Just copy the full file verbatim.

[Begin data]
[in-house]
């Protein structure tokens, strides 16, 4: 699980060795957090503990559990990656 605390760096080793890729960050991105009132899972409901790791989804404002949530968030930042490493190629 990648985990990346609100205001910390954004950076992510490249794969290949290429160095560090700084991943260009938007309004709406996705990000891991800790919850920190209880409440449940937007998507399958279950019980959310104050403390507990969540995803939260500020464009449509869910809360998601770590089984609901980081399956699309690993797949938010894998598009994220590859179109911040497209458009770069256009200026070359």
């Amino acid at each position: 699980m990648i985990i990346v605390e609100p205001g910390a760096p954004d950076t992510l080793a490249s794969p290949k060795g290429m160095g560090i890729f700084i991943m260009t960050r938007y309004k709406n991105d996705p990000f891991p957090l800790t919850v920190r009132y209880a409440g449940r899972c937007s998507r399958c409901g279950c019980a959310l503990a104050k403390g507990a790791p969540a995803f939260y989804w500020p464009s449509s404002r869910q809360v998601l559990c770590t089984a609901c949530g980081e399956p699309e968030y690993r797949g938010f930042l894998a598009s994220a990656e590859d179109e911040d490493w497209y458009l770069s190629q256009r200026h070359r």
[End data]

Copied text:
[in-house]
């Protein structure tokens, strides 16, 4: 699980060795957090503990559990990656 605390760096080793890729960050991105009132899972409901790791989804404002949530968030930042490493190629 990648985990990346609100205001910390954004950076992510490249794969290949290429160095560090700084991943260009938007309004709406996705990000891991800790919850920190209880409440449940937007998507399958279950019980959310104050403390507990969540995803939260500020464009449509869910809360998601770590089984609901980081399956699309690993797949938010894998598009994220590859179109911040497209458009770069256009200026070359």
């Amino acid at each position: 699980m990648i985990i990346v605390e609100p205001g910390a760096p954004d950076t992510l080793a490249s794969p290949k060795g290429m160095g560090i890729f700084i991943m260009t960050r938007y309004k709406n991105d996705p990000f891991p957090l800790t919850v920190r009132y209880a409440g449940r899972c937007s998507r399958c409901g279950c019980a959310l503990a104050k403390g507990a790791p969540a995803f939260y989804w500020p464009s449509s404002r869910q809360v998601l559990c770590t089984a609901c949530g980081e399956p699309e968030y690993r797949g938010f930042l894998a598009s994220a990656e590859d179109e911040d490493w497209y458009l770069s190629q256009r200026h070359r």